“This turning they kept for the space of one whole hour at least, during which time, sometimes they turned exceedingly swiftly, sometimes very gently. After they had half done, the singer in the upper room began to sing again, at the pronunciation of some of whose words," the dervishes mumbled out certain strange terms, with a most hideous kind of murmuring that did in a manner terrify and astonish us...The forms of their dancing is as strange as the continence of their swiftness, for sometimes they stretch out their arms as far as they can in length, sometimes they contract them in a lesser compass, sometimes they hold them about their heads, sometimes again they perform certain merry gestures, as if they were drawing a bow and shooting an arrow...The violence of their turning it so great, that I have heard some of them have fallen down dead in the place."
Translations, Interpretations and Erasing Islam from Rumi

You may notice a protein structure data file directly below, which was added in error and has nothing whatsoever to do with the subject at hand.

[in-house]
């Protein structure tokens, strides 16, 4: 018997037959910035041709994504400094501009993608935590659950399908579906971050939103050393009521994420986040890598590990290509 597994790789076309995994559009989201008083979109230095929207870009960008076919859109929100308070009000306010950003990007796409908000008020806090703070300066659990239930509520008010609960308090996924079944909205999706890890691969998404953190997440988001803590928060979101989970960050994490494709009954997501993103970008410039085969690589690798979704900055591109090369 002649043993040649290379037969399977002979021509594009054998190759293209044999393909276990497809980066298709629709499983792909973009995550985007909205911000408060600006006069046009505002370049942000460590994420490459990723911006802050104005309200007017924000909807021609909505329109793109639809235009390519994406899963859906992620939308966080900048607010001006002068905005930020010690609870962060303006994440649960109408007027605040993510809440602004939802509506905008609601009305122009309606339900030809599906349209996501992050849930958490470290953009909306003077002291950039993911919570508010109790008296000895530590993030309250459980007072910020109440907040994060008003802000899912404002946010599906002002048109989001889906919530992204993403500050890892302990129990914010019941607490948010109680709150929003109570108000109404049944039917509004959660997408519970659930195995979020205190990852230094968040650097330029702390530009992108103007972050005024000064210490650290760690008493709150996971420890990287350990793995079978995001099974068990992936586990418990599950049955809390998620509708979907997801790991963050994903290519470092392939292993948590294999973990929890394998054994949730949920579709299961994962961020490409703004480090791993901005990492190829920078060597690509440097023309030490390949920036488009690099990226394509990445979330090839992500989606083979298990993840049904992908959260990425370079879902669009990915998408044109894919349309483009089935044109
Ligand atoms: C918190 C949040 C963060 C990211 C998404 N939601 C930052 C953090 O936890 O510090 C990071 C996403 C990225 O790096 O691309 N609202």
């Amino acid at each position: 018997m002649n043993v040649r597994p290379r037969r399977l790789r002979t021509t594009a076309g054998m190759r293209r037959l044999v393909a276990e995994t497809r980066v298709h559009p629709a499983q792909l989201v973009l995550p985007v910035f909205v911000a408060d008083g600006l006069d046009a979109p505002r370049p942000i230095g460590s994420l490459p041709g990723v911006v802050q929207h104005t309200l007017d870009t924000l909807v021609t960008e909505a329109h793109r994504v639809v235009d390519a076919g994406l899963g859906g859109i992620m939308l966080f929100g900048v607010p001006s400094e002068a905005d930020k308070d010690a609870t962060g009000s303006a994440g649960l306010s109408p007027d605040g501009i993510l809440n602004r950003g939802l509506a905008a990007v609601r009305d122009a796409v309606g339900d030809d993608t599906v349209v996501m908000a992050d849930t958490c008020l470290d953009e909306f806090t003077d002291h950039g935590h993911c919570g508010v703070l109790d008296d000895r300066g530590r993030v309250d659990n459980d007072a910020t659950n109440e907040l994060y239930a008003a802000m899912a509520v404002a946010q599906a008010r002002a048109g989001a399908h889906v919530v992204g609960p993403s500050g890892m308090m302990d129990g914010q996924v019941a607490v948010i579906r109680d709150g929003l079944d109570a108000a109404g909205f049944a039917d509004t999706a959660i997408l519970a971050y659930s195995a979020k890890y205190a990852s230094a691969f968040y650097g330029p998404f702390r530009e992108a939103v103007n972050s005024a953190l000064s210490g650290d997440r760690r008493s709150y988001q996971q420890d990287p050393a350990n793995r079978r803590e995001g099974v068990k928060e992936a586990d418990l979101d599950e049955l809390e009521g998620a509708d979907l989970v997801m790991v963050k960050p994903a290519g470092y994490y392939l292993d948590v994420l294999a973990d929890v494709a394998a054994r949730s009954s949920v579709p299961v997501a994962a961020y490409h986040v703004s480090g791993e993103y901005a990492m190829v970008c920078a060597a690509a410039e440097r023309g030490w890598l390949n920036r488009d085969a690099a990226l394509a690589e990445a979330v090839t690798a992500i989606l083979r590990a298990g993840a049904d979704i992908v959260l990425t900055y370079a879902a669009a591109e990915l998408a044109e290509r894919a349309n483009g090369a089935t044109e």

Rozina Ali wrote in The New Yorker: Rumi “is typically referred to as a mystic, a saint, a Sufi, an enlightened man. Curiously, however, although he was a lifelong scholar of the Qur’an and Islam, he is less frequently described as a Muslim. The erasure of Islam from Rumi’s poetry started long” ago. “Omid Safi, a professor of Middle Eastern and Islamic studies at Duke University, says that it was in the Victorian period that readers in the West began to uncouple mystical poetry from its Islamic roots. Translators and theologians of the time could not reconcile their ideas about a “desert religion,” with its unusual moral and legal codes, and the work of poets like Rumi and Hafez. The explanation they settled on, Safi told me, was “that these people are mystical not because of Islam but in spite of it.” This was a time when Muslims were singled out for legal discrimination—a law from 1790 curtailed the number of Muslims who could come into the United States, and a century later the U.S. Supreme Court described the “intense hostility of the people of Moslem faith to all other sects, and particularly to Christians.” In 1898, in the introduction to his translation of the “Masnavi,” Sir James Redhouse wrote, “The Masnavi addresses those who leave the world, try to know and be with God, efface their selves and devote themselves to spiritual contemplation.” For those in the West, Rumi and Islam were separated. [Source: Rozina Ali, The New Yorker, January 5, 2017 ^^]